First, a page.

Instead, I sat with these feelings and considered what I could do. I can put something out there saying I don’t think it’s ok to put out a list that only elevates white teachers. There is an opportunity for growth here. What I would have loved to see in Jenni’s response is a simple acknowledgement that her practice faltered here. That she would take in the comments provided by those who shared their concerns on her Instagram post and say this is a problem and I take responsibility for not doing better. I think Jenni and all white people should work on receiving this feedback without defensiveness and acknowledge that there is always more work to do and act on it. See that she had an opportunity to elevate some other voices here and she missed it, but time is infinite! You can blog again to update your list or simply add to it!

There are a lot of white yoga instructors who have been elevated to prominence and they are great! However, it is a real problem that we do not have more instructors with black and brown bodies that also hold this esteem and we all have a role in this.

So! While I don’t have a platform of the same prominence as Jenni Rawlings, I do want to take this opportunity to share 7 African American instructors who should have more prominence, because they are also great! How do I know? Well, these are all people I know and have had the great joy of practicing with. They also have a wonderful presence on Instagram that brings me joy and I think you should get to share in that joy too. I chose black instructors specifically because of that aforementioned education around how black bodies are particularly marginalized and demonized by white supremacy in the United States. I’m making a targeted strike here, and I hope it gets you thinking about all of the brown bodies you know I could have included in my list and you make your own! Let’s all start elevating people of color around us so that the yoga world really diversifies!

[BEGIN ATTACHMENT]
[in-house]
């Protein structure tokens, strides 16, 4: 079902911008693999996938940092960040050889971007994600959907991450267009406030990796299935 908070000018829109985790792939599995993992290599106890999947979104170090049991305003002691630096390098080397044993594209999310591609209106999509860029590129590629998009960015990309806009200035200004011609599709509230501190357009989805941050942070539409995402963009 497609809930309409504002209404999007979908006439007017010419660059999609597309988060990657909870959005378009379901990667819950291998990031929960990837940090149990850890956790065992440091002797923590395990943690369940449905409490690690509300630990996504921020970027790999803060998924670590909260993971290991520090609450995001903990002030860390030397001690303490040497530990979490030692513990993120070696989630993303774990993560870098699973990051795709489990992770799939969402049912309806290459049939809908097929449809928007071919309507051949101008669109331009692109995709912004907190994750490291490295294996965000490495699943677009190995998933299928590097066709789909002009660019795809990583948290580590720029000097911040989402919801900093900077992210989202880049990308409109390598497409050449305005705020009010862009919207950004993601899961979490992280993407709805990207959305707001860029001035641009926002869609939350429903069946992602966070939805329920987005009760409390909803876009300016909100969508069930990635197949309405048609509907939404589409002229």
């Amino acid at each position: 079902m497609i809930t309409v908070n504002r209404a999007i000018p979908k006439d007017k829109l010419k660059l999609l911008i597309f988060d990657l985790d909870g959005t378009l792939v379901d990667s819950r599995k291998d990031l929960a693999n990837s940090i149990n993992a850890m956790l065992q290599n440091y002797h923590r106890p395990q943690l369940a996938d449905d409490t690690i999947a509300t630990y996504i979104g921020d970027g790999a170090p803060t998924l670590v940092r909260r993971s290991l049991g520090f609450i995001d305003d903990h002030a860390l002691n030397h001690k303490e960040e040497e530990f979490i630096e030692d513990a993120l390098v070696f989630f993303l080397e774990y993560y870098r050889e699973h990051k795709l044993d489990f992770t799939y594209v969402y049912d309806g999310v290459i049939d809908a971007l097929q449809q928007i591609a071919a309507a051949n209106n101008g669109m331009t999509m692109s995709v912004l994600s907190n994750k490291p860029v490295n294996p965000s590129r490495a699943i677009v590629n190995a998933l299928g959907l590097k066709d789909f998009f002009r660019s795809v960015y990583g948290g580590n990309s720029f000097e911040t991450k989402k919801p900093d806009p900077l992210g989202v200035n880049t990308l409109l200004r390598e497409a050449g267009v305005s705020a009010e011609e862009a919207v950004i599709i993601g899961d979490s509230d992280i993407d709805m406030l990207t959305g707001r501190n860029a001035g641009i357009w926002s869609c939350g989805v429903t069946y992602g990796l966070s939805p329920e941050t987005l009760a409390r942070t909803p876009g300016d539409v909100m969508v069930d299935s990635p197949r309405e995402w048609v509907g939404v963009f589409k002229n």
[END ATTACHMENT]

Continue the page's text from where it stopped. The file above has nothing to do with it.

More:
I know this is going to make a lot of people uncomfortable, but I am here to tell you to embrace the discomfort. It just may be the key to real substantive change. I want to leave you with a wise quote from the Yoga is Dead podcast’s Instagram “Let’s bring whiteness out of the shadows and into the open for all to see. Because the only way you can change something is by first identifying it.”

Juko Holiday

Juko Holiday owns @Ease_Mountain_Yoga in Ben Lomond, California. I had the privilege of meeting Juko while we were completing Mark Stephens 300 Hour advanced teacher training in nearby Santa Cruz. She and I bonded immediately over a shared love of composting and green living. She far out paces me by living in a tiny house in the beautiful Redwoods of Northern California. In addition to being an awesome instructor, she is a licensed therapist and provides workshops and trainings that bridge yoga and mental health.